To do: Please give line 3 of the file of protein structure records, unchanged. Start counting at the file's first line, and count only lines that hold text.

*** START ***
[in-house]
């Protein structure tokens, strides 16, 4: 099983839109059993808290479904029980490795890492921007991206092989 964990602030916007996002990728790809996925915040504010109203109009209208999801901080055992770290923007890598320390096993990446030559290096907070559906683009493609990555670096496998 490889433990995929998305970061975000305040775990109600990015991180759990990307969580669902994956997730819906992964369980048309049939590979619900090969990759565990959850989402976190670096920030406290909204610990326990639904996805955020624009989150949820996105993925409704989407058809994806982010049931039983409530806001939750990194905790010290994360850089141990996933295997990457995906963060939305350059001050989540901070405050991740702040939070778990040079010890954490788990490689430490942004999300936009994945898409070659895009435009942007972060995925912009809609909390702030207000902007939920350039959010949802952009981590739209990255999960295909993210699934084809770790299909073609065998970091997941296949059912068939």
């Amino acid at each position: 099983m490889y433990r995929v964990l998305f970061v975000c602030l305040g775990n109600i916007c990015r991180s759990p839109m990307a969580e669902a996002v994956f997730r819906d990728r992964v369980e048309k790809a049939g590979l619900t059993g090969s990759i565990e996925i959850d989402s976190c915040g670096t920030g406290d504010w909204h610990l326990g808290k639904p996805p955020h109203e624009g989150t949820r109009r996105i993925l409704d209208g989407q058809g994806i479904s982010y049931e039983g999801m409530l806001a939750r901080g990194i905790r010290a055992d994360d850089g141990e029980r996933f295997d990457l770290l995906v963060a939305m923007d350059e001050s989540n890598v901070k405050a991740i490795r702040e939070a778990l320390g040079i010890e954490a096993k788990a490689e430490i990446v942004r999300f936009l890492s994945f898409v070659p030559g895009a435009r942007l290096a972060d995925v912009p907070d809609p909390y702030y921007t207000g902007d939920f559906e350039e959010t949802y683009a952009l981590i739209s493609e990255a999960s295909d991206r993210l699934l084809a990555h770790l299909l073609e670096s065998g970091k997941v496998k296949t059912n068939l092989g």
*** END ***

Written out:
């Amino acid at each position: 099983m490889y433990r995929v964990l998305f970061v975000c602030l305040g775990n109600i916007c990015r991180s759990p839109m990307a969580e669902a996002v994956f997730r819906d990728r992964v369980e048309k790809a049939g590979l619900t059993g090969s990759i565990e996925i959850d989402s976190c915040g670096t920030g406290d504010w909204h610990l326990g808290k639904p996805p955020h109203e624009g989150t949820r109009r996105i993925l409704d209208g989407q058809g994806i479904s982010y049931e039983g999801m409530l806001a939750r901080g990194i905790r010290a055992d994360d850089g141990e029980r996933f295997d990457l770290l995906v963060a939305m923007d350059e001050s989540n890598v901070k405050a991740i490795r702040e939070a778990l320390g040079i010890e954490a096993k788990a490689e430490i990446v942004r999300f936009l890492s994945f898409v070659p030559g895009a435009r942007l290096a972060d995925v912009p907070d809609p909390y702030y921007t207000g902007d939920f559906e350039e959010t949802y683009a952009l981590i739209s493609e990255a999960s295909d991206r993210l699934l084809a990555h770790l299909l073609e670096s065998g970091k997941v496998k296949t059912n068939l092989g």